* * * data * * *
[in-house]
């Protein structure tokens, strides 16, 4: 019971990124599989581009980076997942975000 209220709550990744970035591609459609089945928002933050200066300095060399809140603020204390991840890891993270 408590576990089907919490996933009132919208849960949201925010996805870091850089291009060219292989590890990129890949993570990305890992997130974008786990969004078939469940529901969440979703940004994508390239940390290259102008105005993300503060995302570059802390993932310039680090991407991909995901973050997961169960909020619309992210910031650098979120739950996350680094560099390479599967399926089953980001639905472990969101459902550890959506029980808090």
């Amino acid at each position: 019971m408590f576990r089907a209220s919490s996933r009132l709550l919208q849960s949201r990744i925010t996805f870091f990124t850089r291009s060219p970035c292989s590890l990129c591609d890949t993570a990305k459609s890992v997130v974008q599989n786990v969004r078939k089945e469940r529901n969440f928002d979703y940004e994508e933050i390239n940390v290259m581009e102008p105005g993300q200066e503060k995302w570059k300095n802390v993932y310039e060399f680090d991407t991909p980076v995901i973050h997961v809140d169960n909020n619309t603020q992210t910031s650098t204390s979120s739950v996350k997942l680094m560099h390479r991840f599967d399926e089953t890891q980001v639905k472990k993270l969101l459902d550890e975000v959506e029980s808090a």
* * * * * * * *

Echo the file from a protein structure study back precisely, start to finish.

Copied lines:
[in-house]
């Protein structure tokens, strides 16, 4: 019971990124599989581009980076997942975000 209220709550990744970035591609459609089945928002933050200066300095060399809140603020204390991840890891993270 408590576990089907919490996933009132919208849960949201925010996805870091850089291009060219292989590890990129890949993570990305890992997130974008786990969004078939469940529901969440979703940004994508390239940390290259102008105005993300503060995302570059802390993932310039680090991407991909995901973050997961169960909020619309992210910031650098979120739950996350680094560099390479599967399926089953980001639905472990969101459902550890959506029980808090």
């Amino acid at each position: 019971m408590f576990r089907a209220s919490s996933r009132l709550l919208q849960s949201r990744i925010t996805f870091f990124t850089r291009s060219p970035c292989s590890l990129c591609d890949t993570a990305k459609s890992v997130v974008q599989n786990v969004r078939k089945e469940r529901n969440f928002d979703y940004e994508e933050i390239n940390v290259m581009e102008p105005g993300q200066e503060k995302w570059k300095n802390v993932y310039e060399f680090d991407t991909p980076v995901i973050h997961v809140d169960n909020n619309t603020q992210t910031s650098t204390s979120s739950v996350k997942l680094m560099h390479r991840f599967d399926e089953t890891q980001v639905k472990k993270l969101l459902d550890e975000v959506e029980s808090a």